- About Us
- Career Center
- Nano-Social Network
- Nano Consulting
- My Account
April 15th, 2007
U.S. soldiers might someday be able to carry around small, mobile power supplies thanks to nanotechnology research at the University of Missouri-Columbia.
The school's nanotechnology researchers were recently awarded a $10 million defense-related contract to develop the new power storage devices, as well as minuscule shock-wave generators that could be used to detonate military explosives.
The university is partnering with the Picatinny Arsenal in New Jersey to create the devices.
MU graduate student and nanotechnology researcher Steve Apperson described the envisioned power gadget as "sort of a portable device that they would use for charging batteries or powering small equipment. Basically, it's supposed to be a compact portable system."
|Related News Press|
Interviews/Book Reviews/Essays/Reports/Podcasts/Journals/White papers
Scientists engineer tunable DNA for electronics applications June 21st, 2016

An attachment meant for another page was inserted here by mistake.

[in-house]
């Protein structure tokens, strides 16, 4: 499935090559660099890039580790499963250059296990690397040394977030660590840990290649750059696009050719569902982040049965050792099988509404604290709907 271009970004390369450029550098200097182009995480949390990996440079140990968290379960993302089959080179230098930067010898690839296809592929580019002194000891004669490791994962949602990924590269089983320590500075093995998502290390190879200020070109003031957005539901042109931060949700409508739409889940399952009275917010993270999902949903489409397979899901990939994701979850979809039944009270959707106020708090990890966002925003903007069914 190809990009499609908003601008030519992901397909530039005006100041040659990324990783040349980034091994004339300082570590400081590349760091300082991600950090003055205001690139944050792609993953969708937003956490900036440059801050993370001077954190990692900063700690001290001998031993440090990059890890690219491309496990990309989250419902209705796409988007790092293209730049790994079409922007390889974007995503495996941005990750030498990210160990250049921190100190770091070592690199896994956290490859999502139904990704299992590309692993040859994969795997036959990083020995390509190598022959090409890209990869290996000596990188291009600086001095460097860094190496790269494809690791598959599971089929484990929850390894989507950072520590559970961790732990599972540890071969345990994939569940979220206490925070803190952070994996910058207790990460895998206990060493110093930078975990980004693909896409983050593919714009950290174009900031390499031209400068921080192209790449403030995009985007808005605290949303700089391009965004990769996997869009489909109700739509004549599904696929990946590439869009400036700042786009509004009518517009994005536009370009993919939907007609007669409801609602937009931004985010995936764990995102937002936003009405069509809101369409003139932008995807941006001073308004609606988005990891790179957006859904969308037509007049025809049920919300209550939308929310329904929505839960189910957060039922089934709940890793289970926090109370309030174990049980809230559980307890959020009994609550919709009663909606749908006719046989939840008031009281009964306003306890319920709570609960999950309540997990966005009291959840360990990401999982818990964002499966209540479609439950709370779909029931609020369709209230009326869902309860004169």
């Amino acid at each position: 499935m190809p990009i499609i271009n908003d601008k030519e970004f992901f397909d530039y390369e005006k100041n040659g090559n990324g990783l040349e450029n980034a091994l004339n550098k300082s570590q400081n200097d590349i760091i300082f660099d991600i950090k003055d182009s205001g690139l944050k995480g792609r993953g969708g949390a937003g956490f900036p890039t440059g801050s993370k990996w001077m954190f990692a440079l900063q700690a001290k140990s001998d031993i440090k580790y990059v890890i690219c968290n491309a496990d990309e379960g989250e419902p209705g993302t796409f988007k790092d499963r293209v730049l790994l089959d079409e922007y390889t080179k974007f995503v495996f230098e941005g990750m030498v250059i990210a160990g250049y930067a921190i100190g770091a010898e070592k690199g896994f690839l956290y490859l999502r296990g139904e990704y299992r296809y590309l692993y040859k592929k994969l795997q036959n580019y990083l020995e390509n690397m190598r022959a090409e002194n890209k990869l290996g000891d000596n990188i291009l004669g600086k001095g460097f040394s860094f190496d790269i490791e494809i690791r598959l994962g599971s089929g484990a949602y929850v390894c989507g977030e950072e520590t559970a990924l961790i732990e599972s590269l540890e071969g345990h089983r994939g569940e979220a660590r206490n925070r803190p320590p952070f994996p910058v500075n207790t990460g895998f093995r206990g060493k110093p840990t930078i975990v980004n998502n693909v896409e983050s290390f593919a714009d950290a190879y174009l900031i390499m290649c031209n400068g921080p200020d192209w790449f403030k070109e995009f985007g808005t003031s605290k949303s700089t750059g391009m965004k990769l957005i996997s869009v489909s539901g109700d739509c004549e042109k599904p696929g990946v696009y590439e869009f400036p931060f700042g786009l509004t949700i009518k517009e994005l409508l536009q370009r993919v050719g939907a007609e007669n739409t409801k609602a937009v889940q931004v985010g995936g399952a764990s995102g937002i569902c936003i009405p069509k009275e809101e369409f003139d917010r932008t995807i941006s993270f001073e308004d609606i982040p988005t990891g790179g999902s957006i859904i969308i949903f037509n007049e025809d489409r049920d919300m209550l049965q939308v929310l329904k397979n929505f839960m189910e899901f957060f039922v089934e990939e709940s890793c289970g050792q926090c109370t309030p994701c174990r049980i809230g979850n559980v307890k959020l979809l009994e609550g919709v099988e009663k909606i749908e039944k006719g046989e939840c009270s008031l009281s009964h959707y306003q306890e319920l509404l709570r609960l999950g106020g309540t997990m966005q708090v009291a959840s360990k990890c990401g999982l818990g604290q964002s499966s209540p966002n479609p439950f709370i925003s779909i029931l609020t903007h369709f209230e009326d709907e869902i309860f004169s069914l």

Marrying superconductors, lasers, and Bose-Einstein condensates: Chapman University Institute for Quantum Studies (IQS) member Yutaka Shikano, Ph.D., recently had research published in Scientific Reports June 20th, 2016
A new trick for controlling emission direction in microlasers June 20th, 2016
Yale scientists amplify light using sound on a silicon chip June 17th, 2016
Battery Technology/Capacitors/Generators/Piezoelectrics/Thermoelectrics/Energy storage
New nanoparticle technology developed to treat aggressive thyroid cancer: Platform designed to deliver nanotherapy effective in preclinical models of metastatic anaplastic thyroid cancer June 21st, 2016
Artificial synapse rivals biological ones in energy consumption June 21st, 2016